Actually I have noticed that the uber keeners tend to take classes with older established tenure profs in large lecture sections in order to get self-validation about beating most of their classmates academically, and also to get those fancy reference letters. I never see the uber keeners in small more practical seminars with young practitioners who are not “distinguished” profs.

I’m not cynical, just practical. Plus saw what happens to others, the so called non-deans listers, who fall through the cracks every year. Law school should not be your whole life or total focus, but if it is, you (not you personally, but the typical law student) are missing the whole point of the school phase. Law school or university is more like a vacation or break from real life responsibilities most of the time, a time to self-reflect and explore other opportunities out there in a low risk environment, and of course meet new people and do whatever you want pretty much. As Jeff Spicoli would say, "Hey bud, let's party!"

Just enjoy it and don’t worry about grades or what others are doing. Just graduate and do your own thing because it’s your life after all.

 

No offence but is this satire? I'm not trying to be offensive, I just can't honestly tell because of the last part... a vacation or break from real life responsibilities? That is one expensive vacation. I feel like we might be missing the joke.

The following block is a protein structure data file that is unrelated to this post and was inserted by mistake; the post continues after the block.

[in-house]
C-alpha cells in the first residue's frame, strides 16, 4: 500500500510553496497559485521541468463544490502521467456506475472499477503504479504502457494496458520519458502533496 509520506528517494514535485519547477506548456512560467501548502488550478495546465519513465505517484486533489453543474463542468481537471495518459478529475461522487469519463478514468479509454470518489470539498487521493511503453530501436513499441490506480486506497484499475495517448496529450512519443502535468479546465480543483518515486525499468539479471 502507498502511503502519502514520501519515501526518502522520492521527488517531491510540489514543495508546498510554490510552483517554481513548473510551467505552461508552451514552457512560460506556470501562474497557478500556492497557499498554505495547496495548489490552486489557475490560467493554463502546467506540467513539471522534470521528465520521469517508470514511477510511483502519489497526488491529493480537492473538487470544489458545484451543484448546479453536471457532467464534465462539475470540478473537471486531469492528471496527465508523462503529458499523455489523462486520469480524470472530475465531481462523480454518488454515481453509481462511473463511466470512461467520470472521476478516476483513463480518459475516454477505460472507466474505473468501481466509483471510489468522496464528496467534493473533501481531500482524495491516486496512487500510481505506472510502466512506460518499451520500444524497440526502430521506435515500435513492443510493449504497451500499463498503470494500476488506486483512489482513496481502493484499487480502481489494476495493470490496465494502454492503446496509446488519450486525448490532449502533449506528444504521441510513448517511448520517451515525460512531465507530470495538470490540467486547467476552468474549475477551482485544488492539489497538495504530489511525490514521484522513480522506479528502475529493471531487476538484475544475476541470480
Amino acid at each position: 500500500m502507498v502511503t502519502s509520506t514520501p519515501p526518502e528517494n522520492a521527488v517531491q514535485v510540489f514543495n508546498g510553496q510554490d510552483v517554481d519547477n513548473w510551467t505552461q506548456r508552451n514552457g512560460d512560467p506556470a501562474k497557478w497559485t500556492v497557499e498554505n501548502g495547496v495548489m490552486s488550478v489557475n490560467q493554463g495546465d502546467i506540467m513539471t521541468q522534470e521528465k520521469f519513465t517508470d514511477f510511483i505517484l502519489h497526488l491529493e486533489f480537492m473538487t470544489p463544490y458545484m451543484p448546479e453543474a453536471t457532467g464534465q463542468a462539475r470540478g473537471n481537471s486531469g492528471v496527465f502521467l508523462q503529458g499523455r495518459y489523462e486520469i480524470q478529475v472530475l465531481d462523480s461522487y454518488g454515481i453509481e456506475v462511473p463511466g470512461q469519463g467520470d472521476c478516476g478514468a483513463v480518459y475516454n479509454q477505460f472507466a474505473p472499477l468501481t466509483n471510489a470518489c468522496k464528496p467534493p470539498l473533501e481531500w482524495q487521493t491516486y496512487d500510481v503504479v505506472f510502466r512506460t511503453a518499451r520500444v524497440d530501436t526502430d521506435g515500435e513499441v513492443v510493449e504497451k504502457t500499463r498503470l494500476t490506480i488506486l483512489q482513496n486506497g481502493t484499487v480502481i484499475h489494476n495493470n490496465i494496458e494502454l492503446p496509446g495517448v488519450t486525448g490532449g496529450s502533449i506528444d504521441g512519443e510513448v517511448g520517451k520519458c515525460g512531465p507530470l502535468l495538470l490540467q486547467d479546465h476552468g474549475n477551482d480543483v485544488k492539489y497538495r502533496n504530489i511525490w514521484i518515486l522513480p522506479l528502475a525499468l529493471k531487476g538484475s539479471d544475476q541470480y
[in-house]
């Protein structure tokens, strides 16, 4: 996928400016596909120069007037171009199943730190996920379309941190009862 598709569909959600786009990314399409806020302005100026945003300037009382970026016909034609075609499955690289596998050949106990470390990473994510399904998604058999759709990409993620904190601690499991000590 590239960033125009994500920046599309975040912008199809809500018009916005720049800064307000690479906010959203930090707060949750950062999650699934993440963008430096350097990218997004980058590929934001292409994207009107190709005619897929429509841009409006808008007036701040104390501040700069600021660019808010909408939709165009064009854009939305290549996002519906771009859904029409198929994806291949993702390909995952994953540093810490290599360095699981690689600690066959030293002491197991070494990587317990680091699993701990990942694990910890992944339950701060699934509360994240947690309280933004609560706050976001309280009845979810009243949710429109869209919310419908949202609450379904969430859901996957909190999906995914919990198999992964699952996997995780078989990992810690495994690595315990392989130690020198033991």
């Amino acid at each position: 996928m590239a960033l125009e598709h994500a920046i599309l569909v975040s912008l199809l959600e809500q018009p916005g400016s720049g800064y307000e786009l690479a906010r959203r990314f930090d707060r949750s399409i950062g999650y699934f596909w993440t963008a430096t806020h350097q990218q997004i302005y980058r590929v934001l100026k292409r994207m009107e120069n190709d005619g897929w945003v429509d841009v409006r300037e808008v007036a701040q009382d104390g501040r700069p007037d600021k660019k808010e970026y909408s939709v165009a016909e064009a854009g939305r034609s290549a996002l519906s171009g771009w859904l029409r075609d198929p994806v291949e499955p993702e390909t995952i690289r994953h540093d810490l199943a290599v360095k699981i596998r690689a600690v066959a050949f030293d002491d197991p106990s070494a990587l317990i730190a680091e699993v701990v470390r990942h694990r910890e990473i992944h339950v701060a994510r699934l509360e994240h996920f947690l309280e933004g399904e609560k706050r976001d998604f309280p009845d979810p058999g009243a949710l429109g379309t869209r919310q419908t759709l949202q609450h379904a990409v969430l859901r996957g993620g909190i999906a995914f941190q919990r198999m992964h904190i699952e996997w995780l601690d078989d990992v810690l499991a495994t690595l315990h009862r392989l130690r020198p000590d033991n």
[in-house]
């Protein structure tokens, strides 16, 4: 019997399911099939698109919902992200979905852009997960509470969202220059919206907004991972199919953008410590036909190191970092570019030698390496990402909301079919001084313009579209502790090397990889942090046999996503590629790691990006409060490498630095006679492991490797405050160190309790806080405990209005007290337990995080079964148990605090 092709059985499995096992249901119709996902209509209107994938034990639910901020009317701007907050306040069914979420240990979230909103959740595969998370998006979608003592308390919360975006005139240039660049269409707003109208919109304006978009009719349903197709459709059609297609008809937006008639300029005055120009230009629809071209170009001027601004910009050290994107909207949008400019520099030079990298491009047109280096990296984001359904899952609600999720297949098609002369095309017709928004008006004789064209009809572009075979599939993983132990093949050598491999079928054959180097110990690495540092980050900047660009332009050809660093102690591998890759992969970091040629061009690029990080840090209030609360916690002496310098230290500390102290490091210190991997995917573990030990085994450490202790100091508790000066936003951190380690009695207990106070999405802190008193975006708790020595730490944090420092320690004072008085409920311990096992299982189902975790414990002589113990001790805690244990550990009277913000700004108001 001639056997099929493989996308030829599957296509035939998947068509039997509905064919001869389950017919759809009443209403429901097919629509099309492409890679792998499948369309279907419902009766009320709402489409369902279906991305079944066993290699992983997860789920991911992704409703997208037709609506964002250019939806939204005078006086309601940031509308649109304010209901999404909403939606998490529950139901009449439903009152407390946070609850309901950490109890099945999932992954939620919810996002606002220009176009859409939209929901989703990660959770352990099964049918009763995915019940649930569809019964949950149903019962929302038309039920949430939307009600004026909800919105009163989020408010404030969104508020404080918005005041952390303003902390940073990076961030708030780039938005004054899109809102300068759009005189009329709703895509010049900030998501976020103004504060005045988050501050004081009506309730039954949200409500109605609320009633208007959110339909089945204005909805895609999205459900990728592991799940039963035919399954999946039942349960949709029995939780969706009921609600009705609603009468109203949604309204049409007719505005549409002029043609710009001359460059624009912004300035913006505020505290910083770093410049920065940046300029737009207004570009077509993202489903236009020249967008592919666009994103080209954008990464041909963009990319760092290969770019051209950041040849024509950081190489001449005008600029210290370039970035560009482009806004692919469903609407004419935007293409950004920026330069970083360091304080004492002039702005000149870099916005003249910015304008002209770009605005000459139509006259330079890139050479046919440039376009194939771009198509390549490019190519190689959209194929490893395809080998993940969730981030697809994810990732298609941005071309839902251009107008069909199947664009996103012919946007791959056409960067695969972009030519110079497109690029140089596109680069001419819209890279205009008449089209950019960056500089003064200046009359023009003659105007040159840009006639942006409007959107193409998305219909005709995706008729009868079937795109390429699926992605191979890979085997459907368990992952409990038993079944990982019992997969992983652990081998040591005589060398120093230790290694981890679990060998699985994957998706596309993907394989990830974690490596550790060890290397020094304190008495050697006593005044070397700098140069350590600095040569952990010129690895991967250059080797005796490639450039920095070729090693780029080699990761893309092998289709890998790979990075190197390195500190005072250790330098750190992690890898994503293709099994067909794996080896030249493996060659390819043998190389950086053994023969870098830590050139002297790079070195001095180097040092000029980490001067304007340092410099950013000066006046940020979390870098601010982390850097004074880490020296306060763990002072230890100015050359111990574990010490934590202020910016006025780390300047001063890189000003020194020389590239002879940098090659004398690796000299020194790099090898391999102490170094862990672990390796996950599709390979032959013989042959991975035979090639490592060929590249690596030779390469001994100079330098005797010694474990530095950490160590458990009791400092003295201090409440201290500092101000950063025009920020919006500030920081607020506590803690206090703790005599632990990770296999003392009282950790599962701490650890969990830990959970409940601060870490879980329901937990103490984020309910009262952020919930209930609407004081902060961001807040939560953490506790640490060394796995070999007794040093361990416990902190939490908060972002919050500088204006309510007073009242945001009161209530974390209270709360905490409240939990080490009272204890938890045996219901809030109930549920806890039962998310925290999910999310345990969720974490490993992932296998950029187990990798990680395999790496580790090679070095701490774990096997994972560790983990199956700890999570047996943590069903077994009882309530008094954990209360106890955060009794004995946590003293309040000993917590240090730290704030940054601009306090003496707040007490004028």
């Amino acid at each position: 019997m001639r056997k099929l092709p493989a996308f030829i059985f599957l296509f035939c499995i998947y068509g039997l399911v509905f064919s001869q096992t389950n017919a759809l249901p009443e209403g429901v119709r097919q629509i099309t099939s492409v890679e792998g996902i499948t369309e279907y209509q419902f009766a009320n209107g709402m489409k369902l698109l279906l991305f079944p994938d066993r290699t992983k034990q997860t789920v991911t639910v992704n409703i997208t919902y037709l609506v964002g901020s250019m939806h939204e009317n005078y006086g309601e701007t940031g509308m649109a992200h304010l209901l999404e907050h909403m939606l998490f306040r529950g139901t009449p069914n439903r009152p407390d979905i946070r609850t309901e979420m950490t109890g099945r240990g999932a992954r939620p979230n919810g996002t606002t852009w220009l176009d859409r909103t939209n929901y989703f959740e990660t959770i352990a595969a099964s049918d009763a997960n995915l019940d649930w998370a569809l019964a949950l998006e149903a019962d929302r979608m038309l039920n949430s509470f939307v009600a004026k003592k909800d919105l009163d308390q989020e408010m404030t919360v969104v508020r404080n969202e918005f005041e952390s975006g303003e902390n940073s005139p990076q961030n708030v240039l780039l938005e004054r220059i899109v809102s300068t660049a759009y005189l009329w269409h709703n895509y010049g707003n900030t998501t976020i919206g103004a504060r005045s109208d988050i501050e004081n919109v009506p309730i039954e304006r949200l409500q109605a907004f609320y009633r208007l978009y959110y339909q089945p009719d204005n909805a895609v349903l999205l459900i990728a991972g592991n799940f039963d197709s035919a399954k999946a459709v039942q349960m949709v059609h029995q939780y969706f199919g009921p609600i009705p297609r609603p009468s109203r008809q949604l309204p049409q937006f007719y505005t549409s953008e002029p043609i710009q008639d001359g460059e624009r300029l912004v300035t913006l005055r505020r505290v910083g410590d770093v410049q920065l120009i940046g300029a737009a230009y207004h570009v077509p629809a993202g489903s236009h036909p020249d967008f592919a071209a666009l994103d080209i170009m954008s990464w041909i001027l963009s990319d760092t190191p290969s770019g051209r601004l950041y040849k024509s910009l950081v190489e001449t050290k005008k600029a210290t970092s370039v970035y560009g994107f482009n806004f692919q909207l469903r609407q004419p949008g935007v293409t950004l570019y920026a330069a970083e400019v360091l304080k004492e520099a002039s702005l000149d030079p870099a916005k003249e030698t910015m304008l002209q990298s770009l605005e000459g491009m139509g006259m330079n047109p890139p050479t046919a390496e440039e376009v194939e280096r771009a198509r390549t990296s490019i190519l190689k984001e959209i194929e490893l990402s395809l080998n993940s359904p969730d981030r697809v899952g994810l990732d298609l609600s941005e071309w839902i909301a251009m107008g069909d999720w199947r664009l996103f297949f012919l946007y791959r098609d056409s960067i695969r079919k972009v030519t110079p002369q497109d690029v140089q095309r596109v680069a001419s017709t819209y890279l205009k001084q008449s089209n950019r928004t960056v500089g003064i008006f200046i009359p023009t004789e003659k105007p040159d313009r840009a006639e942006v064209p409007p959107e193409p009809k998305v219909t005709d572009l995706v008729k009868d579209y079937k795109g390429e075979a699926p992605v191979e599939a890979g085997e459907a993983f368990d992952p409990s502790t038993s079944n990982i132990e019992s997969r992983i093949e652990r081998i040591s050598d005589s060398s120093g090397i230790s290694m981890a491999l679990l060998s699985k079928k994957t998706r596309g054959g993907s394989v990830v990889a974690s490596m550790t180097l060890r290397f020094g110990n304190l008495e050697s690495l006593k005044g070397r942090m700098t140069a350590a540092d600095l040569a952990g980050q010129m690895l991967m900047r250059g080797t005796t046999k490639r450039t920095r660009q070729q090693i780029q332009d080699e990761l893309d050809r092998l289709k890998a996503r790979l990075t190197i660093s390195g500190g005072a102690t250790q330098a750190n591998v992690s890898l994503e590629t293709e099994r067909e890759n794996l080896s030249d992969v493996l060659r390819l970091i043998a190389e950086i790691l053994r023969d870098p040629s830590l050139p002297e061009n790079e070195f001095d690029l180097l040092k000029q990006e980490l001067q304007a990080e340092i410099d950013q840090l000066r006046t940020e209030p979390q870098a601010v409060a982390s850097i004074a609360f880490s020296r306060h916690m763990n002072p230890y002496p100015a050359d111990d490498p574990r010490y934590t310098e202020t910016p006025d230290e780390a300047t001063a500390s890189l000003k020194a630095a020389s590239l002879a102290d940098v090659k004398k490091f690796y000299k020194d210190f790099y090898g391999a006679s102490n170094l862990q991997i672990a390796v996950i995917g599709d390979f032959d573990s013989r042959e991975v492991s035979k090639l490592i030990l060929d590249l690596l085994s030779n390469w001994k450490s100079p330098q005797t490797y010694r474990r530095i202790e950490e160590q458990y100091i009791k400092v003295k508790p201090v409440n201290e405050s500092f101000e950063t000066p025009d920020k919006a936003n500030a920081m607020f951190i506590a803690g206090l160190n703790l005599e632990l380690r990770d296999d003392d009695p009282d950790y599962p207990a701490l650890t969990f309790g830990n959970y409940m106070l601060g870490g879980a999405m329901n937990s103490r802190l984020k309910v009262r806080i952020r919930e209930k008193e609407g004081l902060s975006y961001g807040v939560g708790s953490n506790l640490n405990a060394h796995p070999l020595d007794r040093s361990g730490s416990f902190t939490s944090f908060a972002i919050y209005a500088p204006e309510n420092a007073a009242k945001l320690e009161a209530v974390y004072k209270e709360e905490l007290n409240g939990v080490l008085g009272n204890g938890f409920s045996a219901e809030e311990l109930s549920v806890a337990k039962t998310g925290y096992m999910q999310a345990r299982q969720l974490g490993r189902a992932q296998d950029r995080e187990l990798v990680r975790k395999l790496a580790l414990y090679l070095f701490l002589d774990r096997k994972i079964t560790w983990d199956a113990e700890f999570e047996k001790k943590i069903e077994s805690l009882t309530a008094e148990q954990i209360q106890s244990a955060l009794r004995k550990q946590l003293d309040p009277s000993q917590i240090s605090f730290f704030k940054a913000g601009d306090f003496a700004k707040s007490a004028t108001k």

Edited by drankcoffee, 13 December 2016 - 06:30 PM.

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#29 ProfReader

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Posted 13 December 2016 - 08:39 PM

Sorry...for lack of proper quoting. Typing this on my phone.

Lulu52: "What I am wondering is how does one typically fail? Did they miss too many issues? Did they just not write enough information? Did they not finish the exam"
I've failed a couple of people. Usually it is a combo of missing issues and not writing enough (in terms of not enough detail on the law or incorrectly stating the law and not invoking the facts enough).

Studentlife: I generally try to be kind here and not harsh with students, but several things you said are total bullshit. You sound like a bitter whiner.

"Some exams are closed book which makes them 10 times harder."
This doesn't make sense. First, it is clearly an exaggeration. Expectations are adjusted for closed book exams. Also, the curve means that even if it were harder, that isn't really to the detriment of the class.

"Some instructors are incredible easy and generous, while some profs are incredibly picky, difficult and biased in marking."